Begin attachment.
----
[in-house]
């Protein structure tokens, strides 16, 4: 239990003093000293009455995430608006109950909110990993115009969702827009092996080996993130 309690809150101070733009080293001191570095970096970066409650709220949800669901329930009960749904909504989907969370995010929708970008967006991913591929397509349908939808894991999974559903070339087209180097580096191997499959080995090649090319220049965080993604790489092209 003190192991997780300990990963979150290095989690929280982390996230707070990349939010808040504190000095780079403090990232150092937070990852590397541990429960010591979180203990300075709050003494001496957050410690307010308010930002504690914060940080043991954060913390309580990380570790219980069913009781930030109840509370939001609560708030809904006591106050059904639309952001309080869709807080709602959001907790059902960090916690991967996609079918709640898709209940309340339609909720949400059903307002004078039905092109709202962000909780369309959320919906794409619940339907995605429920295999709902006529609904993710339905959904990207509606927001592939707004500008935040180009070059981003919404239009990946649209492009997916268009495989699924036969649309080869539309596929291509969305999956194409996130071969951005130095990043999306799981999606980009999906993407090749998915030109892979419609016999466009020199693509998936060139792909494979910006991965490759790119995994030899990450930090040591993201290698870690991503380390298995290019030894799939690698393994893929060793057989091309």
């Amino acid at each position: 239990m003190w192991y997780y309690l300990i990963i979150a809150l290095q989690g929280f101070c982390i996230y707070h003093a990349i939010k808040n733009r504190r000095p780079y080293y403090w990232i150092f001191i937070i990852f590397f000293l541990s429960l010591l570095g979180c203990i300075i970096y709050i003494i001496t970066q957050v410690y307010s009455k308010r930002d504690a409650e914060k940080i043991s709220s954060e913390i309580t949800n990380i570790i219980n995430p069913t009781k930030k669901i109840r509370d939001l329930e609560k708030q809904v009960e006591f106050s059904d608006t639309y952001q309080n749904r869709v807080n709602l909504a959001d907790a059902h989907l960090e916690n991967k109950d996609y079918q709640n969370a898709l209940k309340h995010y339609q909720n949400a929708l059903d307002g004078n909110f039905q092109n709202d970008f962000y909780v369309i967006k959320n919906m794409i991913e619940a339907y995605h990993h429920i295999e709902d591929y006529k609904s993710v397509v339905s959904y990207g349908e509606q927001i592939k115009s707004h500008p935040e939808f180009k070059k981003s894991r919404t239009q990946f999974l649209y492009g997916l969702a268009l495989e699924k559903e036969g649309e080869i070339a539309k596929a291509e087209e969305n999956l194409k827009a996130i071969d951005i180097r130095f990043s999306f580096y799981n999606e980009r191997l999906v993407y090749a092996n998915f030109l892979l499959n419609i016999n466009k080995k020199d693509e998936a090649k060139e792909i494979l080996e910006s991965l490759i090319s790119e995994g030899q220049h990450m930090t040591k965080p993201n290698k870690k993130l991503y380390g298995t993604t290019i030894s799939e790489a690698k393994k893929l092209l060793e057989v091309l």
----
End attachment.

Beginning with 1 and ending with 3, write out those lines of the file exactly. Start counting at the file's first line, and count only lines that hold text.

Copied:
[in-house]
């Protein structure tokens, strides 16, 4: 239990003093000293009455995430608006109950909110990993115009969702827009092996080996993130 309690809150101070733009080293001191570095970096970066409650709220949800669901329930009960749904909504989907969370995010929708970008967006991913591929397509349908939808894991999974559903070339087209180097580096191997499959080995090649090319220049965080993604790489092209 003190192991997780300990990963979150290095989690929280982390996230707070990349939010808040504190000095780079403090990232150092937070990852590397541990429960010591979180203990300075709050003494001496957050410690307010308010930002504690914060940080043991954060913390309580990380570790219980069913009781930030109840509370939001609560708030809904006591106050059904639309952001309080869709807080709602959001907790059902960090916690991967996609079918709640898709209940309340339609909720949400059903307002004078039905092109709202962000909780369309959320919906794409619940339907995605429920295999709902006529609904993710339905959904990207509606927001592939707004500008935040180009070059981003919404239009990946649209492009997916268009495989699924036969649309080869539309596929291509969305999956194409996130071969951005130095990043999306799981999606980009999906993407090749998915030109892979419609016999466009020199693509998936060139792909494979910006991965490759790119995994030899990450930090040591993201290698870690991503380390298995290019030894799939690698393994893929060793057989091309």
């Amino acid at each position: 239990m003190w192991y997780y309690l300990i990963i979150a809150l290095q989690g929280f101070c982390i996230y707070h003093a990349i939010k808040n733009r504190r000095p780079y080293y403090w990232i150092f001191i937070i990852f590397f000293l541990s429960l010591l570095g979180c203990i300075i970096y709050i003494i001496t970066q957050v410690y307010s009455k308010r930002d504690a409650e914060k940080i043991s709220s954060e913390i309580t949800n990380i570790i219980n995430p069913t009781k930030k669901i109840r509370d939001l329930e609560k708030q809904v009960e006591f106050s059904d608006t639309y952001q309080n749904r869709v807080n709602l909504a959001d907790a059902h989907l960090e916690n991967k109950d996609y079918q709640n969370a898709l209940k309340h995010y339609q909720n949400a929708l059903d307002g004078n909110f039905q092109n709202d970008f962000y909780v369309i967006k959320n919906m794409i991913e619940a339907y995605h990993h429920i295999e709902d591929y006529k609904s993710v397509v339905s959904y990207g349908e509606q927001i592939k115009s707004h500008p935040e939808f180009k070059k981003s894991r919404t239009q990946f999974l649209y492009g997916l969702a268009l495989e699924k559903e036969g649309e080869i070339a539309k596929a291509e087209e969305n999956l194409k827009a996130i071969d951005i180097r130095f990043s999306f580096y799981n999606e980009r191997l999906v993407y090749a092996n998915f030109l892979l499959n419609i016999n466009k080995k020199d693509e998936a090649k060139e792909i494979l080996e910006s991965l490759i090319s790119e995994g030899q220049h990450m930090t040591k965080p993201n290698k870690k993130l991503y380390g298995t993604t290019i030894s799939e790489a690698k393994k893929l092209l060793e057989v091309l």